A celebration of writing and riding
On Monday, November 10th, 4Culture will host a launch party for Poetry on Buses 2014. There will be music and live readings by 36 local poets. See you there?
Hear My Bus a Comin'
On Monday, November 19th, at 11:10 AM there will be an unveiling of the bus shelter honoring Seattle's own Jimi Hendrix. The shelter is at 23rd & Massachusetts (in front of NAAM), which is roughly half a block west of Jimi Hendrix Park.
In the Bus Bag
An Indigenous Peoples' History of the United States, by Roxanne Dunbar-Ortiz
Category Archives: car culture
Last week, Portland bicycle activist* Elly Blue published a piece in Bicycling magazine about how her decision not to have children has enabled her carfree activism: both her ability to afford life as an full-time rabble rouser and her general freedom to cycle without the physical encumbrance and time constraints of transporting children.
Some UCLA researchers have thrown down some science about women and bicycling. The gender gap in cycling is so huge in the US (by comparison, to say, the Netherlands) not because women are particularly afraid or particularly fussy about their hair, but because …
This morning, NPR ran a story about a teenager’s first time driving herself to school. A reporter followed Rebecca Rivers, a high school junior in Canton, NY, from the breakfast table to the parking lot of her high school. (It wasn’t my idea of riveting journalism, but then again, I recently wrote a post about all the parks I visited on the bus this summer. To each her own.) The point of the piece was to focus on an important “rite of passage” in the life of an American child.
During the interview, Rebecca talks about why …
More good stuff from Slate’s Tom Vanderbilt (via Bus Nerd):
The Lower Manhattan Expressway—dubbed “Lomex”—which would have coursed in eight-lane glory through the now-vibrant (and expensive) neighborhoods of Soho and Nolita, is one of the world’s most famous unbuilt highways. The epic battle about whether it should be built is virtual mythology in New York City, pitting the sweeping interventions of Robert Moses against that savior of the street, Jane Jacobs, a conflict of networks against neighbors, a struggle over a road that was either essential to Gotham’s 20th century survival or, in the words of Lewis Mumford, was “the …
My latest for Grist: “Driving a car doesn’t mean being in control”:
It’s during the times we are not able to drive that it becomes clear just how little “control” a car-dependent life provides. Driving a mile or more to buy a gallon of milk or a box of Band-Aids may not seem especially remarkable until your alternator dies. Or gas prices rise above $4 per gallon. Or the roads are covered in a foot of snow.
What: An SDOT-sponsored talk by Catherine Lutz and Anne Lutz Fernandez, authors of the recently released Carjacked. Here’s a synopsis of the book:
Carjacked is an in-depth look at our obsession with cars. While the automobile’s contribution to global warming and the effects of volatile gas prices is widely known, the problems we face every day because of our cars are much more widespread and yet much less known — from the surprising $14,000 that the average family pays each year for the vehicles it owns, to …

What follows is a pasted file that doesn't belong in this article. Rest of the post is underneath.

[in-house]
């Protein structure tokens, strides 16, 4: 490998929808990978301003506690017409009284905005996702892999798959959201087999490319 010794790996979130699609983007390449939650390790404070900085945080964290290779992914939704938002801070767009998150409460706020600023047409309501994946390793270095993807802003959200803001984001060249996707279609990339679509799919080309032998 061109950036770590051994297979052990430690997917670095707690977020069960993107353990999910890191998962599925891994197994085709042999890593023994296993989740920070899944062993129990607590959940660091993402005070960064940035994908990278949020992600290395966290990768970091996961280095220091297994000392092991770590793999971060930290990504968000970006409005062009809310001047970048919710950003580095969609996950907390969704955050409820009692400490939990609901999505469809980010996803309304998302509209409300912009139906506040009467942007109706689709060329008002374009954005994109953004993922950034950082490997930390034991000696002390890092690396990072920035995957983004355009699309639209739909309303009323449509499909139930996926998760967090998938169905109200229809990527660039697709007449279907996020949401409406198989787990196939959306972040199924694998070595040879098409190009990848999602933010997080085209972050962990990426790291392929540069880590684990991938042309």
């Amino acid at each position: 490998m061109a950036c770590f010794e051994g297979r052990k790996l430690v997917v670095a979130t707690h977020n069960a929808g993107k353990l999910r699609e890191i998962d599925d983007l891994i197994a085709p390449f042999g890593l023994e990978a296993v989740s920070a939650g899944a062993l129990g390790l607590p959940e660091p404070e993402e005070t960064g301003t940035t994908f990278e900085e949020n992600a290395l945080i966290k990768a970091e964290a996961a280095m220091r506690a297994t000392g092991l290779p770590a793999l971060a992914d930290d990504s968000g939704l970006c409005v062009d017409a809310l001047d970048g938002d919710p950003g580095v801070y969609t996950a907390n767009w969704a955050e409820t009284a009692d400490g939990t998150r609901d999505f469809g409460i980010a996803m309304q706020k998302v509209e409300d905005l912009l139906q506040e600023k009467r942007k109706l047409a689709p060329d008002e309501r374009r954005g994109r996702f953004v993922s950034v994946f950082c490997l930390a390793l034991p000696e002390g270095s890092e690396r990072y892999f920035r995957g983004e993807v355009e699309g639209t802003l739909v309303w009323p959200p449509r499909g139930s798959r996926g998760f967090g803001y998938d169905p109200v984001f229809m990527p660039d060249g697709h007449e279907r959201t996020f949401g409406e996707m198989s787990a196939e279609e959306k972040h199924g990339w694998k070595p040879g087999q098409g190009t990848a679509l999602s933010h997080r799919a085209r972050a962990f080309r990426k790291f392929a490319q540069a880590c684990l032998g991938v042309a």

From Tom Vanderbilt’s recent piece in Slate:
In Greenberg, Ben Stiller plays Greenberg, a drifting musician-turned-carpenter who’s getting over a nervous breakdown. He’s a needy and casually abusive schmuck, a socially awkward and obsessive crank. And if you need any more clues to the extent of his pathological loserdom, here’s one: He doesn’t drive.
Greenberg is just the most recent film in which a character’s non-automobility–whether for lack of a car or for lack of the ability to drive–is used for comic effect, whether as a metaphor for a deeper personality flaw or as a token of marginality …
Over the long weekend, we bus types did the Zipcar thing and spent Saturday hiking on Mount Rainier. In the old days (back when it was just Bus Nerd and me), our Tahoma adventures included hard hikes (for which we were rewarded with breathtaking views) and overnight camping. These days, we stick to easy day hikes and settle for great views. I miss our grown-up trips, but I do enjoy bringing the little ones. Exposing Chicklet and Busling to the beauty of the natural world is good for them in all kinds of ways. I hope it will also …
On Monday, 2/8, PBS will debut a cool documentary.
Blueprint America: Beyond the Motor City.
[The film] examines how Detroit–battered by the fallout of the automotive industry, and a bleak example of the social/economic failures that occur from having a transportation system that relies so heavily on private automobiles as the primary mode of mobility–may actually lead the way in transforming how the country gets around using public transportation that runs on clean energy.
It airs in Seattle at 10 PM. Check out this clip.
I had the pleasure of watching a preview copy of …